Patriotism: A seed to be sown in childhood and watered with lives of national heros
All of a sudden…these days, patriotism is the talk of the town or rather, the nation. The media channels are busy discussing the categorization of a national versus an anti-national; and people are trying to formulate a newer definition of patriotism every day. But patriotism has only one definition and that is, “an extreme possessiveness for the motherland,” which propagates the one on our borders – our brave-hearted soldiers – to sacrifice their lives, as they battle the elements to secure every inch of our great big nation.
Here, it becomes necessary to provide the background that was responsible for the skyrocketing of the topic…to the abyss of the space piercing the atmospheric layer. On February 9th this year, a group of students in JNU (the “prestigious” Jawaharlal Nehru University) located in the national capital, raised slogans against India in favour of convicted terrorists. These students — an explosive combination of leftists and separatists (that forever pose a hindrance to the growth of the country), raised anti-India slogans, which invoked the very destruction of our motherland, India. I shudder to think if this is the way we are going to repay the sacrifices of our soldiers.
Question, of course, arises as to how one can even think of destroying his/her own country…and after much thought and deliberation, I truly feel that the answer lies in “childhood” — that is, the socialization process through which a child learns about life.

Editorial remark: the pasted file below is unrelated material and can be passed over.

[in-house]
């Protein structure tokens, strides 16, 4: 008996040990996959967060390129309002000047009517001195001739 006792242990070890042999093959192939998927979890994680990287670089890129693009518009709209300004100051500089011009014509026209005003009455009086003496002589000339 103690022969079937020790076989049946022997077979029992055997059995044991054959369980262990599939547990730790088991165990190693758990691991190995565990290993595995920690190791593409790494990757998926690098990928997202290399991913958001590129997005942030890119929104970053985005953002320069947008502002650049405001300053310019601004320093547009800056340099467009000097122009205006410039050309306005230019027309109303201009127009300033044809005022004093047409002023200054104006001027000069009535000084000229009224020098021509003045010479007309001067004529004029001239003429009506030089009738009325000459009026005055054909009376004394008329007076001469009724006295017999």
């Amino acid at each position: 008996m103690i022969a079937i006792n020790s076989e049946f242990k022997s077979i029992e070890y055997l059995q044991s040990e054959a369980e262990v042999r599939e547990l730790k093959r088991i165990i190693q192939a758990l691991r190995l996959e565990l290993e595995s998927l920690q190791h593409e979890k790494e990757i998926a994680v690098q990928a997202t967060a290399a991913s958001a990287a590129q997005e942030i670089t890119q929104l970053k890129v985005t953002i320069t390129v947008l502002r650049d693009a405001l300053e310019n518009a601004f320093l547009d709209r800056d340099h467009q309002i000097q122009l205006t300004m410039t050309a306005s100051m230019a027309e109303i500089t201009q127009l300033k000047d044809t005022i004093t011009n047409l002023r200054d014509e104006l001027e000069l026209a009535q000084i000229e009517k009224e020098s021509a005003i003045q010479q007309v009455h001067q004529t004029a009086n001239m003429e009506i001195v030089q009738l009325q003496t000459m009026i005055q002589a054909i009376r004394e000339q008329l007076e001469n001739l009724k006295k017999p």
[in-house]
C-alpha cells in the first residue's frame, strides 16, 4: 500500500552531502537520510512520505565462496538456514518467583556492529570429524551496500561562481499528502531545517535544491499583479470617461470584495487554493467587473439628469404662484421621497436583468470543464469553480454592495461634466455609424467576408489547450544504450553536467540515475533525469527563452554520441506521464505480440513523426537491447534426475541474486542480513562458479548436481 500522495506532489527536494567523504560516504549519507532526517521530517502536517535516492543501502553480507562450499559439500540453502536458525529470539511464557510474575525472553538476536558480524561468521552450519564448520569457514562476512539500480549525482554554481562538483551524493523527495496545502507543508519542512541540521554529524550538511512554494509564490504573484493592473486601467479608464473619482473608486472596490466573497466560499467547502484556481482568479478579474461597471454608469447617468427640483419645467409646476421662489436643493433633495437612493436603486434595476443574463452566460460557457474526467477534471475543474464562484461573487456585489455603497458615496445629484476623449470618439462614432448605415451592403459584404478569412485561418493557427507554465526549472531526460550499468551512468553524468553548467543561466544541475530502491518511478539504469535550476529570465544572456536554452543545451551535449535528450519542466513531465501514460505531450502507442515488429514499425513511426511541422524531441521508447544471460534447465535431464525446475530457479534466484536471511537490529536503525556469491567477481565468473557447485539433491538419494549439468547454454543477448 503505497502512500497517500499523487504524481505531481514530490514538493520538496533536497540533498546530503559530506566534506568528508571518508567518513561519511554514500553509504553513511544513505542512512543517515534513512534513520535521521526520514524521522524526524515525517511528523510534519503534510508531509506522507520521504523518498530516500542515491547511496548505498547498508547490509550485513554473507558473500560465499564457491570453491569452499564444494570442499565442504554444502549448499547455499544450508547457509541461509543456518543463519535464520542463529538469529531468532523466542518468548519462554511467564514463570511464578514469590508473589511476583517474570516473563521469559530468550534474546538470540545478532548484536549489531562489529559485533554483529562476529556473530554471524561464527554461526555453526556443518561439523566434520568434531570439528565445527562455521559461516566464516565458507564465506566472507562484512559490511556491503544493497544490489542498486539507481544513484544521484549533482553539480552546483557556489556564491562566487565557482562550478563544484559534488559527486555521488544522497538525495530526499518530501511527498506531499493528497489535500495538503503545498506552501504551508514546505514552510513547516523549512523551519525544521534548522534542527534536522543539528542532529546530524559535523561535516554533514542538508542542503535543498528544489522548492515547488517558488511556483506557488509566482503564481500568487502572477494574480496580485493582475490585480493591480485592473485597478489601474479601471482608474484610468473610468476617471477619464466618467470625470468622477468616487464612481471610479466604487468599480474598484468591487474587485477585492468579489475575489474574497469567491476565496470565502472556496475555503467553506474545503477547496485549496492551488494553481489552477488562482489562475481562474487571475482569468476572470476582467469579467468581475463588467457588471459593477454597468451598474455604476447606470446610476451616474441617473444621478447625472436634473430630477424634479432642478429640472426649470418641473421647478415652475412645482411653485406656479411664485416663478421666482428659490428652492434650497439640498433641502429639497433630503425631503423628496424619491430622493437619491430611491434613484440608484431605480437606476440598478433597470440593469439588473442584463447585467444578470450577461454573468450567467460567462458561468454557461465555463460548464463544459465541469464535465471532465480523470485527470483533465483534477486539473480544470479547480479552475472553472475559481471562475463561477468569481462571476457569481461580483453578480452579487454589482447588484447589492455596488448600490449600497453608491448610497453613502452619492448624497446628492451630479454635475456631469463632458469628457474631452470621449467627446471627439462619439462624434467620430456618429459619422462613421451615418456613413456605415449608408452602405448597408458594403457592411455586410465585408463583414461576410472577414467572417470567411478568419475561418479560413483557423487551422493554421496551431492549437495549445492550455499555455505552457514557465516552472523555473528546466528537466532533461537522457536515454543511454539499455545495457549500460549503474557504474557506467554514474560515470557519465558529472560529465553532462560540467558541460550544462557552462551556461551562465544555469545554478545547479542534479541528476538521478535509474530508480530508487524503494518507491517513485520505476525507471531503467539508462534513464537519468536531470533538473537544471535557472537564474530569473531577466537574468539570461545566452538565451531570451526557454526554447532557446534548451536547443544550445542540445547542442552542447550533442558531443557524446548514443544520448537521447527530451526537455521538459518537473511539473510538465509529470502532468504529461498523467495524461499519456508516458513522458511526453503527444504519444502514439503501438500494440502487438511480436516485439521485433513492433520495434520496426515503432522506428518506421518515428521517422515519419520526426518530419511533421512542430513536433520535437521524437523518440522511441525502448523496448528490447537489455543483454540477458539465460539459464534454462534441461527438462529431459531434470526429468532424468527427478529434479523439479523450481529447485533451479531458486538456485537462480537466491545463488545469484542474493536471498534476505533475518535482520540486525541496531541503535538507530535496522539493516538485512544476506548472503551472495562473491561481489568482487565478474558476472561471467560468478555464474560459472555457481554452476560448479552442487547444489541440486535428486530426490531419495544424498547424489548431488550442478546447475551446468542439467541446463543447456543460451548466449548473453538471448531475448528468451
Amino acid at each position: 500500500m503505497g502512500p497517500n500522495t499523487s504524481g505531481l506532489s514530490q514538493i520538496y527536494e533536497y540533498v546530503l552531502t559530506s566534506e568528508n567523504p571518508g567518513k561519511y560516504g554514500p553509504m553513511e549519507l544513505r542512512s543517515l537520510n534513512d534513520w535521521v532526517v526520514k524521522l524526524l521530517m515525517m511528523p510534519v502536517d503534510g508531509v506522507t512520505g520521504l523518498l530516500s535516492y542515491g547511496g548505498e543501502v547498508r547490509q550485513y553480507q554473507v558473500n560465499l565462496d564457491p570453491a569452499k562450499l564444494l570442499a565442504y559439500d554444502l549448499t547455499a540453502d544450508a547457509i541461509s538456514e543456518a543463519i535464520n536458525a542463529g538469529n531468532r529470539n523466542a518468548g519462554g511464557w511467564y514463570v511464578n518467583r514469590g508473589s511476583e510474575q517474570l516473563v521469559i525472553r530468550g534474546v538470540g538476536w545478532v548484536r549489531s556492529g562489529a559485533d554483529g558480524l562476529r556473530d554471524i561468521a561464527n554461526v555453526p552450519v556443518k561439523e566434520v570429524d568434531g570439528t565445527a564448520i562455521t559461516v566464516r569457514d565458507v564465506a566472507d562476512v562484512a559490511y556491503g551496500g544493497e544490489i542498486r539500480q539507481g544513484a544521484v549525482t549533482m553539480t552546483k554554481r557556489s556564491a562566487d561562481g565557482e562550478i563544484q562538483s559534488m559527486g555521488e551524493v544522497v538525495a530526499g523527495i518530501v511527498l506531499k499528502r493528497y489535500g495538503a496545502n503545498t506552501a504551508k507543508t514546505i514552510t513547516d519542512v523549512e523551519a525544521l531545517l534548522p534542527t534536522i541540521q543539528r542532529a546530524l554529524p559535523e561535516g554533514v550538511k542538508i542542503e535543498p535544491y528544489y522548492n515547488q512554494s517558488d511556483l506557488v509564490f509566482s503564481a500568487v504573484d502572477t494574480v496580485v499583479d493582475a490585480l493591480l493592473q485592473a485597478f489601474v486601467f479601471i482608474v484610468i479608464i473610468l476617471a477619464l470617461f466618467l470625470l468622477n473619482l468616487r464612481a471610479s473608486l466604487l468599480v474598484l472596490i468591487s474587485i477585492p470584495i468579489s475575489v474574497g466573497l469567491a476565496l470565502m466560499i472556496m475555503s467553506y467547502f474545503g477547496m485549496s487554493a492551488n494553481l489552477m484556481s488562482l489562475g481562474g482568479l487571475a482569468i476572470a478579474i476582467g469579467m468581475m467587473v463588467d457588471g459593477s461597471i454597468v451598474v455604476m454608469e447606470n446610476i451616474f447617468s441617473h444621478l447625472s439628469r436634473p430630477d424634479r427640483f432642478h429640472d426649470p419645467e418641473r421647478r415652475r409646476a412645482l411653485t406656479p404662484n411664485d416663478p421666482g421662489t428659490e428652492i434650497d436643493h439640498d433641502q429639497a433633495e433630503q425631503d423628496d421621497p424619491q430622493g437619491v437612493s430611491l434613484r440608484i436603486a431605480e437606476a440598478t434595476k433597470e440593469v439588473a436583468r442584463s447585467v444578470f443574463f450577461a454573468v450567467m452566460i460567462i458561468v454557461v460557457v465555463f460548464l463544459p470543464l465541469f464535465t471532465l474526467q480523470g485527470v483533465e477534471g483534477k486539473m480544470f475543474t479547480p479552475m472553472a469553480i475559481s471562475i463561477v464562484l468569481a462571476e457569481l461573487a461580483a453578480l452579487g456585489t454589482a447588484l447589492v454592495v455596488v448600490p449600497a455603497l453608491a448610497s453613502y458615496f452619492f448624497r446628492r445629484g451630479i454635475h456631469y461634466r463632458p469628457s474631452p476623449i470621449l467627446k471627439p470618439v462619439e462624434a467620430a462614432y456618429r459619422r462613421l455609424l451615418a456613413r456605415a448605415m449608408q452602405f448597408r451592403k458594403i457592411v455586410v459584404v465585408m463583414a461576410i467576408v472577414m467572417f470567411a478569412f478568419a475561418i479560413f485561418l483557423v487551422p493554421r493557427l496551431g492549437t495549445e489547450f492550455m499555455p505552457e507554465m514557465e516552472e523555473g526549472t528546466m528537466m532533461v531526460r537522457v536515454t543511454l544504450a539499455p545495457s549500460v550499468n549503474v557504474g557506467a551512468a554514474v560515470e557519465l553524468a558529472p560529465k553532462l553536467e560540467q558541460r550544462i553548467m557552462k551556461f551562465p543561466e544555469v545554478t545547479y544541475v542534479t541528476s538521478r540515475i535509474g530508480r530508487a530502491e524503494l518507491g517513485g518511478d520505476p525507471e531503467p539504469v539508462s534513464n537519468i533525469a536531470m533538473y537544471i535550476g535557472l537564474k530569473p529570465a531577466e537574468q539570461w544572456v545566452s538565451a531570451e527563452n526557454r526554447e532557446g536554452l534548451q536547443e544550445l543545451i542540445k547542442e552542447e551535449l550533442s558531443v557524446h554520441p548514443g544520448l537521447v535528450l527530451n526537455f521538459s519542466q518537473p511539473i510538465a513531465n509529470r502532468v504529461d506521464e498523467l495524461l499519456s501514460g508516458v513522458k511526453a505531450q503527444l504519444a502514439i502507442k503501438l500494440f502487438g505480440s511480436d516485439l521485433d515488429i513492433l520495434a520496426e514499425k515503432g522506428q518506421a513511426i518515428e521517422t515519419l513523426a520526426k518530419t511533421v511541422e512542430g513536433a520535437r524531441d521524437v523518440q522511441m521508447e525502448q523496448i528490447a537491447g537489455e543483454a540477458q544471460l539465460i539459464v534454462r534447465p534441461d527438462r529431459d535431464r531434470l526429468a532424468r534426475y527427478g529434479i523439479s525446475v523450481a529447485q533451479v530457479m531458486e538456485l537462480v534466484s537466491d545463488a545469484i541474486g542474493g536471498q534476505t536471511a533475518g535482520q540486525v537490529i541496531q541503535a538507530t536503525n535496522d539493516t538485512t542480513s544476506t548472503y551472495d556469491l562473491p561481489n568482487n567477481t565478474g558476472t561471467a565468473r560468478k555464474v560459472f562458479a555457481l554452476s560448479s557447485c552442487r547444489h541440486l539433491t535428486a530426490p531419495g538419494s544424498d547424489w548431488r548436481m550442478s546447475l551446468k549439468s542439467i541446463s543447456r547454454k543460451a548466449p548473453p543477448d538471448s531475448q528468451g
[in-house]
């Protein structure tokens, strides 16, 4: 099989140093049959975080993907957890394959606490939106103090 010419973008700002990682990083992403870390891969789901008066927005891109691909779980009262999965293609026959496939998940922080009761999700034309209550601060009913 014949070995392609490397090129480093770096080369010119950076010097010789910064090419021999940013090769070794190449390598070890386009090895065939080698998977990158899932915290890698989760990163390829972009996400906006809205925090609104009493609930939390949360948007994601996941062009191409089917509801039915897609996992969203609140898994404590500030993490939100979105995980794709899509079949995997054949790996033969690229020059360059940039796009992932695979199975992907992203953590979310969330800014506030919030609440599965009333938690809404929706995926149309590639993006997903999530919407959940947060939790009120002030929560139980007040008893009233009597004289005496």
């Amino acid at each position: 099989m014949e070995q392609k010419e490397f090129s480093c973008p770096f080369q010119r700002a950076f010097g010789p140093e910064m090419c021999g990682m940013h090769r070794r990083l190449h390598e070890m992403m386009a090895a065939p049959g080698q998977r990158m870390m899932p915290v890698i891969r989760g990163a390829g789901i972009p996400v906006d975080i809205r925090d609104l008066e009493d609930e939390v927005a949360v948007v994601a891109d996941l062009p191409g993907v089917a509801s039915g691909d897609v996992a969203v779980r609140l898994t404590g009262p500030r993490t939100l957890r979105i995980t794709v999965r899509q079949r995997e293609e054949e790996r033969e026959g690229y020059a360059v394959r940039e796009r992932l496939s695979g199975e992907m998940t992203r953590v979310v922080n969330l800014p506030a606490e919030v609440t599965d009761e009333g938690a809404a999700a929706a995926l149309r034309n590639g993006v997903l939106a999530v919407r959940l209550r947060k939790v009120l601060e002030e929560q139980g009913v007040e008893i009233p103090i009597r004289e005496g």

Firstly, when we’re young, we start to learn about the country from the history textbooks in our schools, where we are also made to stand while the national anthem is being sung. History is the only subject which gives us a chance to peep back in time and figure out what’s the background of our country, its history and culture… and what it all took to become what we are today.
Secondly, the role of the family comes into play, where a child listens to heroic tales of the freedom fighters from his/her family members, who they trust the most. At every step, a child lets his vivid imagination run wild as he looks up to these legendary role models; and how each one of them might have lived…and died…for the country.
Thirdly, as now, there are no fictional characters like “Peter Gomes” present on the television screen, who are shown torturing Indians, as it was in the popular TV serial of the past -“Yug” – almost two decades back, which forced kids to ask questions as to why he acted in the way he did. And once the parents answered them, they would hate Gomes to their core and start loving those fellow Indian characters shown on TV fighting for the country.
In the present scenario, where within the history textbooks, the revolt of 1857 is summed up in a couple of pages, the Indian navy’s revolt that took place immediately before Independence is summarized in a paragraph, and Bhagat Singh’s life is described in a few lines, it is not justifiable anymore to expect textbooks to instill patriotism amongst the pupils. Of course, the icing on the cake is that there are no patriotic TV serials on the television screen.